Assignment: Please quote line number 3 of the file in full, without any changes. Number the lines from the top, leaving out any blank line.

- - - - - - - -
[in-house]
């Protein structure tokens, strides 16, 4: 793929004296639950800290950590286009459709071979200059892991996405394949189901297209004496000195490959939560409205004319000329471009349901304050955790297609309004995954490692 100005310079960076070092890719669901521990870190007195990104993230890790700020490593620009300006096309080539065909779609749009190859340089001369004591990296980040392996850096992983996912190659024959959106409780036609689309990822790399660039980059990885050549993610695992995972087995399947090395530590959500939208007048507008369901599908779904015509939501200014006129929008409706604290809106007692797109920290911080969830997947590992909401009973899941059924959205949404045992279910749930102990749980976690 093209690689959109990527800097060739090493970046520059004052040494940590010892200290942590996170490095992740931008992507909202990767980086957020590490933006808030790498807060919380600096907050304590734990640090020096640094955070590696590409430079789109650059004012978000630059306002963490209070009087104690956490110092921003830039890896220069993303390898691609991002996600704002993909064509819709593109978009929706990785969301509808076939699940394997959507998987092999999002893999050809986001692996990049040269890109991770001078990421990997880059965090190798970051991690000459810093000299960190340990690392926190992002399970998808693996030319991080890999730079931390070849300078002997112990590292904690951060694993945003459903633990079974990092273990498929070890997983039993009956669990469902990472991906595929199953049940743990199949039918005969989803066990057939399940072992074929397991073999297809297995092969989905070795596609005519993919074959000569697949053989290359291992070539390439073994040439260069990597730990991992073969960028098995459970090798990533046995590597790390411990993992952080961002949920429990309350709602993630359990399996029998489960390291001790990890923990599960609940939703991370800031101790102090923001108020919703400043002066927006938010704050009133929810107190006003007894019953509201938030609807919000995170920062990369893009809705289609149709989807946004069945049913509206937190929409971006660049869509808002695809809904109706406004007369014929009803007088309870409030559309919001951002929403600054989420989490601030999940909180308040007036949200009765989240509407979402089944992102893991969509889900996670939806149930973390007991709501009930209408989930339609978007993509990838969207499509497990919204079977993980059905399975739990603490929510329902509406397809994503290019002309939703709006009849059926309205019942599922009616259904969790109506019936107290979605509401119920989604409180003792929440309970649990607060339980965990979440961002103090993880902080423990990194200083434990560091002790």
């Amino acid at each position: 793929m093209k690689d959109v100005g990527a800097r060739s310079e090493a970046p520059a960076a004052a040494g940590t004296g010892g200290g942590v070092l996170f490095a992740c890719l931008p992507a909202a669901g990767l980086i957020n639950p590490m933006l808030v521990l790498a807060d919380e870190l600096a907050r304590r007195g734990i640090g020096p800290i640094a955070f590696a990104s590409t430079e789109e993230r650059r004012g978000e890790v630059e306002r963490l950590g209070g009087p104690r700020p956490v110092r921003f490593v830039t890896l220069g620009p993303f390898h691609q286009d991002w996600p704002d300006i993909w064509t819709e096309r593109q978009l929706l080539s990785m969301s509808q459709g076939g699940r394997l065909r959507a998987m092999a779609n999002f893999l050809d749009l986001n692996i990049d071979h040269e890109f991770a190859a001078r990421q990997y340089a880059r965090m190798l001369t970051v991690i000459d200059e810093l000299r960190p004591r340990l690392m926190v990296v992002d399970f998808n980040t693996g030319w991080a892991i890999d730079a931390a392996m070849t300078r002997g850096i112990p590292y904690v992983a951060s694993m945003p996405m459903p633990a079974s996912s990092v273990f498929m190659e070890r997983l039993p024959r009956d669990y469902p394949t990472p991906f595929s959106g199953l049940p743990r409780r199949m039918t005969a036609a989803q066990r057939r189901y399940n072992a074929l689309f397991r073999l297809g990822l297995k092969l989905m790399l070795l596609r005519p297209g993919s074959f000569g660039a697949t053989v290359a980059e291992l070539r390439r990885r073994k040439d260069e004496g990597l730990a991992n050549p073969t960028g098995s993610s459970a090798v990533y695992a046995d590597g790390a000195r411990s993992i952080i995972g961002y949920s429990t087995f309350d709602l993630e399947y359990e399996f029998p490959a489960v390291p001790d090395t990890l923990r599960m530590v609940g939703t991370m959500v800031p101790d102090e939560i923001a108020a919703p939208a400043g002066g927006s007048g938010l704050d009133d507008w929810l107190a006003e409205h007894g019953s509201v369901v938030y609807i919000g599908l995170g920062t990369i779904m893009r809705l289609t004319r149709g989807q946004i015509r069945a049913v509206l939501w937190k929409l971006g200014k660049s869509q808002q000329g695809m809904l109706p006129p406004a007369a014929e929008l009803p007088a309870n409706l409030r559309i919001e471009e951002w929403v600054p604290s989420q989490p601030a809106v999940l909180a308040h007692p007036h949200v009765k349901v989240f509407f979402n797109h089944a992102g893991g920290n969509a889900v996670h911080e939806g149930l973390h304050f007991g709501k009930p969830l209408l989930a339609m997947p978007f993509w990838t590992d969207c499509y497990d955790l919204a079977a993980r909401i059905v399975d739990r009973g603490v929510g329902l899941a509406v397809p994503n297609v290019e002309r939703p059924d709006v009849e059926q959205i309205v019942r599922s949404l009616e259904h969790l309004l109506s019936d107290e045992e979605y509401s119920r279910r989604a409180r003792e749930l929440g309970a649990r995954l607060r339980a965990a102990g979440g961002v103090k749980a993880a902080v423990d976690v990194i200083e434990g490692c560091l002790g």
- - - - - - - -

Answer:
């Amino acid at each position: 793929m093209k690689d959109v100005g990527a800097r060739s310079e090493a970046p520059a960076a004052a040494g940590t004296g010892g200290g942590v070092l996170f490095a992740c890719l931008p992507a909202a669901g990767l980086i957020n639950p590490m933006l808030v521990l790498a807060d919380e870190l600096a907050r304590r007195g734990i640090g020096p800290i640094a955070f590696a990104s590409t430079e789109e993230r650059r004012g978000e890790v630059e306002r963490l950590g209070g009087p104690r700020p956490v110092r921003f490593v830039t890896l220069g620009p993303f390898h691609q286009d991002w996600p704002d300006i993909w064509t819709e096309r593109q978009l929706l080539s990785m969301s509808q459709g076939g699940r394997l065909r959507a998987m092999a779609n999002f893999l050809d749009l986001n692996i990049d071979h040269e890109f991770a190859a001078r990421q990997y340089a880059r965090m190798l001369t970051v991690i000459d200059e810093l000299r960190p004591r340990l690392m926190v990296v992002d399970f998808n980040t693996g030319w991080a892991i890999d730079a931390a392996m070849t300078r002997g850096i112990p590292y904690v992983a951060s694993m945003p996405m459903p633990a079974s996912s990092v273990f498929m190659e070890r997983l039993p024959r009956d669990y469902p394949t990472p991906f595929s959106g199953l049940p743990r409780r199949m039918t005969a036609a989803q066990r057939r189901y399940n072992a074929l689309f397991r073999l297809g990822l297995k092969l989905m790399l070795l596609r005519p297209g993919s074959f000569g660039a697949t053989v290359a980059e291992l070539r390439r990885r073994k040439d260069e004496g990597l730990a991992n050549p073969t960028g098995s993610s459970a090798v990533y695992a046995d590597g790390a000195r411990s993992i952080i995972g961002y949920s429990t087995f309350d709602l993630e399947y359990e399996f029998p490959a489960v390291p001790d090395t990890l923990r599960m530590v609940g939703t991370m959500v800031p101790d102090e939560i923001a108020a919703p939208a400043g002066g927006s007048g938010l704050d009133d507008w929810l107190a006003e409205h007894g019953s509201v369901v938030y609807i919000g599908l995170g920062t990369i779904m893009r809705l289609t004319r149709g989807q946004i015509r069945a049913v509206l939501w937190k929409l971006g200014k660049s869509q808002q000329g695809m809904l109706p006129p406004a007369a014929e929008l009803p007088a309870n409706l409030r559309i919001e471009e951002w929403v600054p604290s989420q989490p601030a809106v999940l909180a308040h007692p007036h949200v009765k349901v989240f509407f979402n797109h089944a992102g893991g920290n969509a889900v996670h911080e939806g149930l973390h304050f007991g709501k009930p969830l209408l989930a339609m997947p978007f993509w990838t590992d969207c499509y497990d955790l919204a079977a993980r909401i059905v399975d739990r009973g603490v929510g329902l899941a509406v397809p994503n297609v290019e002309r939703p059924d709006v009849e059926q959205i309205v019942r599922s949404l009616e259904h969790l309004l109506s019936d107290e045992e979605y509401s119920r279910r989604a409180r003792e749930l929440g309970a649990r995954l607060r339980a965990a102990g979440g961002v103090k749980a993880a902080v423990d976690v990194i200083e434990g490692c560091l002790g």